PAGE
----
Public art should hold public appeal
Chicoans want to get what they pay for
A vague $180,000 “collaborative art project” lacking in any kind of descriptive detail received conditional approval from the Chico City Council at its 2008-10 budget confirmation session earlier this month. The occasion marked the first time the Arts Commission and Mary Gardner, the city arts coordinator, had asked the council to fund a blind pig in a poke.
The concept blows the entire two-year arts budget.
Most bizarre is the fact the council didn’t ask the commission spokesman or Gardner to explain why something they couldn’t describe or envision should be worth $180,000. The project calls for a western-states search for a famous visual artist, who would be under city contract, and a sub-contracted artist “from some other discipline” to work with unknown local emerging artists to produce the intangible result.
The skeptical council wanted to see specifics and some sort of design before spending any money. This welcome first oversight step marks a departure from past council practice of rubber stamping whatever art proposal(s) the commission and Gardner produced.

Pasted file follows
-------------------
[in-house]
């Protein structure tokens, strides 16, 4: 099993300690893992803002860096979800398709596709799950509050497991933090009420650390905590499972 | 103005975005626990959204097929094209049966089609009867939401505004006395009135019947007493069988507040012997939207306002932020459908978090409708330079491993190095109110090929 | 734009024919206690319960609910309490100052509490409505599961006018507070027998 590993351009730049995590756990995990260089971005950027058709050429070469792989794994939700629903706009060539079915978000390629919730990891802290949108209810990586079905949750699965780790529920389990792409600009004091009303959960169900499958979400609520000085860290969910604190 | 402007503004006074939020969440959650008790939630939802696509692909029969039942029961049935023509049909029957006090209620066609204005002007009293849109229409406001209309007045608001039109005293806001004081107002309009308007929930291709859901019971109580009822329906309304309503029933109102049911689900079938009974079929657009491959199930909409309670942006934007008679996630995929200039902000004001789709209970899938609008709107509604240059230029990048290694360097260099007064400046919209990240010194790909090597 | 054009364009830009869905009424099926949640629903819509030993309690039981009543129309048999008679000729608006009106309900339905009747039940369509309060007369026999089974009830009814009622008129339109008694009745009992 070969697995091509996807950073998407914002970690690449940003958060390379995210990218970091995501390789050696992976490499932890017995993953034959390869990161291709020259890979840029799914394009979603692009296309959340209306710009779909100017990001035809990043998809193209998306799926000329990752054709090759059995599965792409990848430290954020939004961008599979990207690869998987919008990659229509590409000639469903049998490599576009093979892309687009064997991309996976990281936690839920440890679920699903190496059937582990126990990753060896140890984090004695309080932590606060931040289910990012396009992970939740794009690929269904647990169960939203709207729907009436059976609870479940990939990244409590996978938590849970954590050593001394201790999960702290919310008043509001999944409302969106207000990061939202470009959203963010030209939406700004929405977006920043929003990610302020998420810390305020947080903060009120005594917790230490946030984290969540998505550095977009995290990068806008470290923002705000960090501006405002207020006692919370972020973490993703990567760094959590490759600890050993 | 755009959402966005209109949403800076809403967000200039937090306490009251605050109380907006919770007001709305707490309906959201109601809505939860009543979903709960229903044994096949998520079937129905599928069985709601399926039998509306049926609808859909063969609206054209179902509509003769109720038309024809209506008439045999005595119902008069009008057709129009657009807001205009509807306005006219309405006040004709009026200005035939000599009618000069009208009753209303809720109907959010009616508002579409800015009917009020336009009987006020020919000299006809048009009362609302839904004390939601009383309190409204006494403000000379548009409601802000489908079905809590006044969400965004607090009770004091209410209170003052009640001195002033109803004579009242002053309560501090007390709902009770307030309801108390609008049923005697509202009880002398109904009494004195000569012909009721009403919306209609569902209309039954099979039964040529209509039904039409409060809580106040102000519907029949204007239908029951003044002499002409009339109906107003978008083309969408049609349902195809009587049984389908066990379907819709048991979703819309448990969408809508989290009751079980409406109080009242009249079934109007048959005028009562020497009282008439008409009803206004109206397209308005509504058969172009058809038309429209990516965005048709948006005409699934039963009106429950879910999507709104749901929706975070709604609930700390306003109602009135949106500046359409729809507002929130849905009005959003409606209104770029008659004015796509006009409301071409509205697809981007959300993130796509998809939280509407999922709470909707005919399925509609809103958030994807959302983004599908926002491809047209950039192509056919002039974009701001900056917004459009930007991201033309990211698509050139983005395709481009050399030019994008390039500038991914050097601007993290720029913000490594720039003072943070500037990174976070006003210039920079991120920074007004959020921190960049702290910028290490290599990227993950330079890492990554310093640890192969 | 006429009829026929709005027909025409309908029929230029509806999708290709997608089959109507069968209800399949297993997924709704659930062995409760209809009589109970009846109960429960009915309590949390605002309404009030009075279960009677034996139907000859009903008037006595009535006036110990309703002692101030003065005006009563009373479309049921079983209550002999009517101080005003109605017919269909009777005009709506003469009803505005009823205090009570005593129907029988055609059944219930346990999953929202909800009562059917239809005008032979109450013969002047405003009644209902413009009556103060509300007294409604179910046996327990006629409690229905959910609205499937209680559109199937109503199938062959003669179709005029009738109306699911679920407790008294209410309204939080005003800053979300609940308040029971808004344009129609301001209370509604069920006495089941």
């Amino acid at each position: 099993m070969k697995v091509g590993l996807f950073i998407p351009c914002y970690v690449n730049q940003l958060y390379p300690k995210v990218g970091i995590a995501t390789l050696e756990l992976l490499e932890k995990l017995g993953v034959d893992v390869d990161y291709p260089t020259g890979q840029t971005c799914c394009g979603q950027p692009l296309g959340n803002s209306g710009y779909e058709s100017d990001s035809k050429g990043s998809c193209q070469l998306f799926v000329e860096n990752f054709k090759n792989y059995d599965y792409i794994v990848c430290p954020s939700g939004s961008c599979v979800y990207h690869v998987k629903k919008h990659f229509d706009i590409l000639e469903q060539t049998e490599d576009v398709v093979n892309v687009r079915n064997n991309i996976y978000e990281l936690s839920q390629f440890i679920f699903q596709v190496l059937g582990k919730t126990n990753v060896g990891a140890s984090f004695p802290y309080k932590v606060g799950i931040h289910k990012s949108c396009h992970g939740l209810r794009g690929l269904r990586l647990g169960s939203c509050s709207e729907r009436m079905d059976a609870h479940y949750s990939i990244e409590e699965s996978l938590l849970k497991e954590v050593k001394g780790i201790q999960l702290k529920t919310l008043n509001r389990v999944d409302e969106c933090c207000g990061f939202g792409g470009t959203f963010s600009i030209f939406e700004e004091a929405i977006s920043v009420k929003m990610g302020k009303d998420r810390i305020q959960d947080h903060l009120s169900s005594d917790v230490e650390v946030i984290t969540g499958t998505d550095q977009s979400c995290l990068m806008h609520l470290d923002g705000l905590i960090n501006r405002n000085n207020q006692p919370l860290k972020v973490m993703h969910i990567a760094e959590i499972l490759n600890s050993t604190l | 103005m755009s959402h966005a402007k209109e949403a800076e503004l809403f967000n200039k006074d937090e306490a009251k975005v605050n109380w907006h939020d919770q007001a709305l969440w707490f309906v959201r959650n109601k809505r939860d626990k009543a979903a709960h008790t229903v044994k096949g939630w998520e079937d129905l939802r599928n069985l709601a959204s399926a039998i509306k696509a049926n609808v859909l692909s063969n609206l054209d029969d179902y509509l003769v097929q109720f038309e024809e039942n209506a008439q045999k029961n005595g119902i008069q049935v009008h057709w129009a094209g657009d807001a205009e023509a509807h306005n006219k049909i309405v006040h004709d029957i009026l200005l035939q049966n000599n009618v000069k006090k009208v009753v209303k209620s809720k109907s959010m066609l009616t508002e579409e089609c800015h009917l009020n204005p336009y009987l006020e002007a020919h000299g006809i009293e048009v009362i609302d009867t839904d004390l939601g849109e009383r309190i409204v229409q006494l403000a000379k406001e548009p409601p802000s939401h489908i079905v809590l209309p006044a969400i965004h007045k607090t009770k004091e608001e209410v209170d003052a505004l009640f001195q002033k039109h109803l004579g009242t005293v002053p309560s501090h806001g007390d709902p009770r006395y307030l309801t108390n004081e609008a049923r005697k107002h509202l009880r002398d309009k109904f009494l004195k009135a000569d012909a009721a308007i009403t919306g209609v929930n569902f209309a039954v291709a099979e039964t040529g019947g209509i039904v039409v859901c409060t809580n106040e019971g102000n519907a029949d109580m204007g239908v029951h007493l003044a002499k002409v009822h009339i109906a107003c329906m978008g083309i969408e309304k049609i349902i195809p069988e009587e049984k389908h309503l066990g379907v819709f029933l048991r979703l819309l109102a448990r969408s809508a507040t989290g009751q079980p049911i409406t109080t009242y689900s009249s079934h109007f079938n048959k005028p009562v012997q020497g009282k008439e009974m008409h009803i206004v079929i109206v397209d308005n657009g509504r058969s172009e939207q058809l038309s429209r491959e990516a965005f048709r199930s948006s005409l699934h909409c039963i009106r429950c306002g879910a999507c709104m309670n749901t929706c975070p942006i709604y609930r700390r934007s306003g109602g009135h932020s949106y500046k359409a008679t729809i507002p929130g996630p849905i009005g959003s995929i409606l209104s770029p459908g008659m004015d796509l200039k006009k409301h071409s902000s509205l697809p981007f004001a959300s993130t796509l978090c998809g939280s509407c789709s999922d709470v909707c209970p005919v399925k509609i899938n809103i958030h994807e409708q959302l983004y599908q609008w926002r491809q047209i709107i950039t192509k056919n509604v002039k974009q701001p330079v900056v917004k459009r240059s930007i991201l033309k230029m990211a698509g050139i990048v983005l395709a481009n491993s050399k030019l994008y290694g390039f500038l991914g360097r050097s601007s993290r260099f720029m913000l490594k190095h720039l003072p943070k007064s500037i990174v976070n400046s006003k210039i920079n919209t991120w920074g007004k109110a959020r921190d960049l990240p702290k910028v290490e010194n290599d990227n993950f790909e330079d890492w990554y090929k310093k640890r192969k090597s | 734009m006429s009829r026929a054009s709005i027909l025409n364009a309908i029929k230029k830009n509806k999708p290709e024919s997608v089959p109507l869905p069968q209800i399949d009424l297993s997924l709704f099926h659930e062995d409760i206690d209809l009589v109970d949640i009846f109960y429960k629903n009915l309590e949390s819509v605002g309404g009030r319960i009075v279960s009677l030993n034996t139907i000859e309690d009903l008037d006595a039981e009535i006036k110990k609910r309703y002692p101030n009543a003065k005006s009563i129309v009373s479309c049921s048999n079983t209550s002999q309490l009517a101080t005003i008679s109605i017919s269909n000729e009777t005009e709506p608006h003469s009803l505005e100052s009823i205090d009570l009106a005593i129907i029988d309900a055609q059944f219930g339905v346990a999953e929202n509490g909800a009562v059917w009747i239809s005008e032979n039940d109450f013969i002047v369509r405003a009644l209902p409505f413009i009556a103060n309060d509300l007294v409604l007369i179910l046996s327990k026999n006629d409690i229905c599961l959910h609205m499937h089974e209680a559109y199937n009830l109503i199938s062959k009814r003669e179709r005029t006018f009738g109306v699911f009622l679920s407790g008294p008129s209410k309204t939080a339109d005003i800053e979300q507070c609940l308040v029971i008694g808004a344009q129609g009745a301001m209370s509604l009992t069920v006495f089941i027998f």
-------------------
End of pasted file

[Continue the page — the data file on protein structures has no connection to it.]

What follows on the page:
Equally important, this proposal offers an excellent example of why the city’s recent $30,000 professional public-opinion poll found that 70 percent of Chico residents dislike public art funded with public money. Common sense tells folks that big-ticket art items rammed down the throat of the public without recourse by the city’s art folks rarely prove attractive and, thus, produce little bang for the buck.
A few lavishly expensive examples: The abstract thing at the east end of Park Avenue (cost: $140,000) that’s supposed to represent a plow and agriculture to those entering Chico; the six concrete chess tables (cost: $68,000) in the new City Plaza; the abstract chrome soaring star (cost: $55,000) at the airport, and the City Hall dancing fish fountain (cost: $70,000) with fish tails that don’t move and a water veil that doesn’t work.
People want to see appealing murals and wall pictures. Indeed, the low-cost $5,000 trolley mural on the front restroom wall saves the stark concrete City Plaza. It’s so popular that the artist is producing another $5,000 mural on the back end.
Also, the now-defunct but very popular Chico Open Board Art project cost only $30,000 a year and involved public participation. Tragically, it’s no longer funded.
The City Council needs a new approach to public art. Decision making should go from the top down, not from the bottom up as at present. The guiding dictum to Gardner and the commission should be: no abstract act—just appealing, identifiable subjects presented early on and carrying a modest, justified price tag. Add public approval as a must.